WASHINGTON -- Volkswagen AG's settlement with nearly 500,000 U.S. diesel owners and government regulators over polluting vehicles is valued at more than $15 billion cash, two sources briefed on the matter told Reuters on Monday.
The settlement, to be announced on Tuesday in Washington, includes $10.033 billion to offer buybacks to owners of about 475,000 polluting vehicles and nearly $5 billion in funds to offset excess diesel emissions and boost zero emission vehicles, the sources said.
A separate settlement with nearly all U.S. state attorneys general over excess diesel emissions will be announced on Tuesday and is expected to be more than $500 million and will push the total to over $15 billion, a separate source briefed on the matter said.
Spokeswomen for U.S. Environmental Protection Agency and Volkswagen declined to comment.
Speaking on condition of anonymity, due to court-imposed gag rules, the first sources said that owners of 2.0 liter diesel VW 2009-2015 cars will receive at least $5,100 compensation along with the estimated value of the vehicles as of September 2015, before the scandal erupted. Some owners will get as much as $10,000 in compensation, the first sources said, depending on the value of the car.
The $10.033 billion is the maximum VW could pay if it had to buyback all vehicles, but the actual amount VW will pay could be significantly less if a large number of owners take buybacks.
Prior owners will get half of current owners, while people who leased cars will also get compensation, said the first sources.
Owners would also receive the same compensation if they choose to have the vehicles repaired, assuming U.S. regulators approve a fix at a later date.
The settlement includes $2.7 billion in funds to offset excess diesel emissions and $2 billion in VW investments in green energy and zero emission vehicle efforts, the first sources said. The diesel offset fund could rise if VW has not fixed or bought back 85 percent of the vehicles by mid-2019, the first sources said.
The $2 billion in green energy and zero emission efforts will be spent over 10 years, the first sources said, and will include zero emission vehicle infrastructure.
The settlement, the largest ever automotive buyback offer in U.S. history and most expensive auto industry scandal, stems from the German automaker's admission in September 2015 that it intentionally misled regulators by installing secret software that allowed U.S. vehicles to emit up to 40 times legally allowable pollution.
The company's top U.S. executive, Michael Horn, was summoned to testify before Congress and in the days after the emissions scandal broke he said the company had been dishonest. "In my German words: We totally screwed up. We must fix those cars," said Horn, who left the company in March.
VW still must reach agreement with regulators on whether it will offer to buyback 85,000 larger 3.0 liter Porsche, Audi and VW cars and SUVs that emitted up to nine times legally allowable pollution and how much it may face in civil fines for admitting to violating the Clean Air Act.
Erik Gordon, a University of Michigan business professor, said "VW had little negotiating power, given the evidence. The costs of the remedies should make automakers cautious about misleading people in ways that give prosecutors the ability to bring criminal charges. Potential criminal charges mean you open your wallet in the civil actions, hoping to receive leniency instead of jail time."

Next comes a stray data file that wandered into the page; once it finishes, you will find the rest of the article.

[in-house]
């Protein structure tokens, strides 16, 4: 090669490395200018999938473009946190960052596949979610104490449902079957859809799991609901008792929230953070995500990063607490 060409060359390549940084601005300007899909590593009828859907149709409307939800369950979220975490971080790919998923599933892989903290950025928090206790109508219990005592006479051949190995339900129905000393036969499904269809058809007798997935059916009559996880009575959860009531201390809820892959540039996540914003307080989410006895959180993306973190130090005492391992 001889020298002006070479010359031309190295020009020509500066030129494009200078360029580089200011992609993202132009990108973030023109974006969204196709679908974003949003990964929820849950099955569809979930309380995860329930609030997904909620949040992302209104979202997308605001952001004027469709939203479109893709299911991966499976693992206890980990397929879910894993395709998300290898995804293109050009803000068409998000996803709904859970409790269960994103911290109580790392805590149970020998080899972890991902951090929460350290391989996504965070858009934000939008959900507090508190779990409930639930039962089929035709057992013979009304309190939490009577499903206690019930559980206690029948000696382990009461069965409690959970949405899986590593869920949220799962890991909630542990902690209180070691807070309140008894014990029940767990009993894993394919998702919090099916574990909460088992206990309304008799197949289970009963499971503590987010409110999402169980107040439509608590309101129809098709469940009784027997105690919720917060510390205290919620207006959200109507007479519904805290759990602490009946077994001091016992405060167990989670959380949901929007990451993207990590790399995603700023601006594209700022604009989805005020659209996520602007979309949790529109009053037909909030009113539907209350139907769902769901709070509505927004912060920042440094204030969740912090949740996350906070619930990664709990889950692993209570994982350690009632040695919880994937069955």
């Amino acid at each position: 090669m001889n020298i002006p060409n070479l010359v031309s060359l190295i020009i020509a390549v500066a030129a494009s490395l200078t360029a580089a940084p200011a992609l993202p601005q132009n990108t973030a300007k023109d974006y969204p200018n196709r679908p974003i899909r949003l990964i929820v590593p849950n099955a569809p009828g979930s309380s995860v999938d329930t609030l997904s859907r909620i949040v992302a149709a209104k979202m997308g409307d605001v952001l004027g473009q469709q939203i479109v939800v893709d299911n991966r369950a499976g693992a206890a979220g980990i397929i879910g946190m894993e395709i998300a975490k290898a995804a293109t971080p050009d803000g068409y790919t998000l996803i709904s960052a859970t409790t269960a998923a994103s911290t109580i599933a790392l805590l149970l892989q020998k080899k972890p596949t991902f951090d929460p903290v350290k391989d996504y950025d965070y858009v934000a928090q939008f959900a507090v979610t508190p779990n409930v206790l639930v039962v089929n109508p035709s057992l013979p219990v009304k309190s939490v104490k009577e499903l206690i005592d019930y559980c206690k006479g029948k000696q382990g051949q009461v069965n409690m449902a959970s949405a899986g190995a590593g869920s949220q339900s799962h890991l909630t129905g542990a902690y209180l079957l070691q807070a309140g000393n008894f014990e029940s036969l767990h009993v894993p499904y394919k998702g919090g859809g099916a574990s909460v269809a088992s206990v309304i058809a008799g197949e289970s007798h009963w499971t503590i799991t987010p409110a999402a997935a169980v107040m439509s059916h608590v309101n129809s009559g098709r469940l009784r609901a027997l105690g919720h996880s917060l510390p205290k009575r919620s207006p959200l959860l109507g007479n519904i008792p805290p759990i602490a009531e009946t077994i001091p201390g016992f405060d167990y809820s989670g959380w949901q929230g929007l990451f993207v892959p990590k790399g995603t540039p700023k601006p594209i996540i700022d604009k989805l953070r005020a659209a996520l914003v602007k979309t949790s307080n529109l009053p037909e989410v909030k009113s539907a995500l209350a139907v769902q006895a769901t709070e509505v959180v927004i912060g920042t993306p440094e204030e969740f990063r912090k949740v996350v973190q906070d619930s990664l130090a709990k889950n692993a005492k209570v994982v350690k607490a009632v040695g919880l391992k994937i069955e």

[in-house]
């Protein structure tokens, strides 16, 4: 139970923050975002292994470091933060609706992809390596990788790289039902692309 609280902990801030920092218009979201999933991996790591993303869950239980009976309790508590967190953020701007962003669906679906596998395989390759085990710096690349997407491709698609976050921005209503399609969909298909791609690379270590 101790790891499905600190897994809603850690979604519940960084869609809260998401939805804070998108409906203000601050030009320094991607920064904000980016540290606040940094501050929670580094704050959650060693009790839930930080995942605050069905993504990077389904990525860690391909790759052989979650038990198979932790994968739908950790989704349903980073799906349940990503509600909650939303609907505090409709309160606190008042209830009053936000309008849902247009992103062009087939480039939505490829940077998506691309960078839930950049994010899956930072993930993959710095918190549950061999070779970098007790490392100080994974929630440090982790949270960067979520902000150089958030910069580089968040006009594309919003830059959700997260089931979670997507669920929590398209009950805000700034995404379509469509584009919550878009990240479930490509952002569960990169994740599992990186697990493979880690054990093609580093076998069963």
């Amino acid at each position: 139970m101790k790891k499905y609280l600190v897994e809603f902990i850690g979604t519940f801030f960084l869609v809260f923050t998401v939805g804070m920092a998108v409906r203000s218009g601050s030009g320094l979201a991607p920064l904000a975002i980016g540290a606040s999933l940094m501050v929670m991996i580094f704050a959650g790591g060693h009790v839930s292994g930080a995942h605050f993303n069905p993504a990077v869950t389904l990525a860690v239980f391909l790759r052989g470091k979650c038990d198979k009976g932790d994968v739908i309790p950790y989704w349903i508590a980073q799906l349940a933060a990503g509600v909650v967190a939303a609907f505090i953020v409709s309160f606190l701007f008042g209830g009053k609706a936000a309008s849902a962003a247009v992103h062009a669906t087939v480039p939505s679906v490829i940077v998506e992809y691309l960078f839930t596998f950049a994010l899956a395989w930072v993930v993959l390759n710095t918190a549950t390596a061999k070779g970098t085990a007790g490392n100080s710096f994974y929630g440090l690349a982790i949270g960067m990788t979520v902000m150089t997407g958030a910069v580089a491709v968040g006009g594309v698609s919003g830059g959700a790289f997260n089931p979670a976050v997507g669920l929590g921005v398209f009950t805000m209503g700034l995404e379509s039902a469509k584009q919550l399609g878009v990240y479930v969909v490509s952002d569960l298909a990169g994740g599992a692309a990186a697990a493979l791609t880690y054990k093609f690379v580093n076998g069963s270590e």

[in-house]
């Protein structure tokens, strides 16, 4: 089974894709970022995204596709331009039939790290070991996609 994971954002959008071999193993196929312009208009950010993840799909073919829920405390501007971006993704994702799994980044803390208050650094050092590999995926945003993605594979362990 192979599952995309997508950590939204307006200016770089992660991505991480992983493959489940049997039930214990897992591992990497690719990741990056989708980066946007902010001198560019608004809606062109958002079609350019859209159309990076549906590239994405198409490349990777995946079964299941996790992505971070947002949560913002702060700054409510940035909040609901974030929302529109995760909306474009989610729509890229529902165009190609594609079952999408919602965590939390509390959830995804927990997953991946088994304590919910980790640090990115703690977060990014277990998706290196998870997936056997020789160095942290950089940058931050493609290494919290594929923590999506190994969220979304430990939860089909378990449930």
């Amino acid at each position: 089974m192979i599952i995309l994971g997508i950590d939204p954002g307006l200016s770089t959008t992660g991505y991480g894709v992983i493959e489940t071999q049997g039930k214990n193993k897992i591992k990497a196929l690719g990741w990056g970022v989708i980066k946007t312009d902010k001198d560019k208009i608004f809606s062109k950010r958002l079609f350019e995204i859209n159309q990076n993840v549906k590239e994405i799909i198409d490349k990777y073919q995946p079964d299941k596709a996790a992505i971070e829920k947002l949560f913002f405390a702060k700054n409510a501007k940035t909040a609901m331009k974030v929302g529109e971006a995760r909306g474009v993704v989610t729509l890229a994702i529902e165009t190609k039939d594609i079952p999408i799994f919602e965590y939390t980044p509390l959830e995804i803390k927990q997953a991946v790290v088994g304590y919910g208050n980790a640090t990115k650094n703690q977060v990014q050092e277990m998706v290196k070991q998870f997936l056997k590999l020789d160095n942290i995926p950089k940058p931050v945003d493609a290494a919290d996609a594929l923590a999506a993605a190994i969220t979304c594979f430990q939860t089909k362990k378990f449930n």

3.0-liter issue pending
Reuters reported earlier the initial VW settlement would not include civil penalties under the U.S. Clean Air Act or address about 85,000 larger 3.0-liter Audi, Porsche and VW vehicles that emitted less pollution than 2.0-liter vehicles. A deal covering the 3.0-liter vehicles may still be months away.
The settlement does not address lawsuits from investors or a criminal investigation by the Justice Department.
Regulators will not immediately approve fixes for the 2.0-liter vehicles -- and may not approve fixes for all three generations of the polluting 2009-2015 vehicles, sources previously told Reuters.
Owners will have until December 2018 to decide whether to sell back vehicles and fixes may not eliminate all excess emissions.
VW cannot resell or export the vehicles bought back unless EPA approves a fix, Reuters reported last week.
VW, the world's second largest automaker, has seen U.S. VW brand sales suffer in the wake of the crisis. VW brand sales are down 13 percent in the United States in 2016, while sales of its luxury Audi and Porsche units have risen.
U.S. District Judge Charles Breyer in San Francisco will hold a hearing on July 26 to decide on whether to grant preliminary approval to the settlements. If granted he would hold a later hearing to give final approval. Buybacks are likely to start no earlier than October, the first sources said.
In April, VW set aside $18.2 billion to account for the emissions scandal.
VW had said the scandal impacted 11 million vehicles worldwide and led to the departure of CEO Martin Winterkorn.
Last week, Germany's financial watchdog called on prosecutors to investigate VW's entire former management board over the time it took to disclose the carmaker's emissions test cheating, a person familiar with the matter told Reuters.
German prosecutors said this month they are investigating Winterkorn and a second unidentified executive over whether they effectively manipulated markets by delaying the release of information about the firm's emissions test cheating.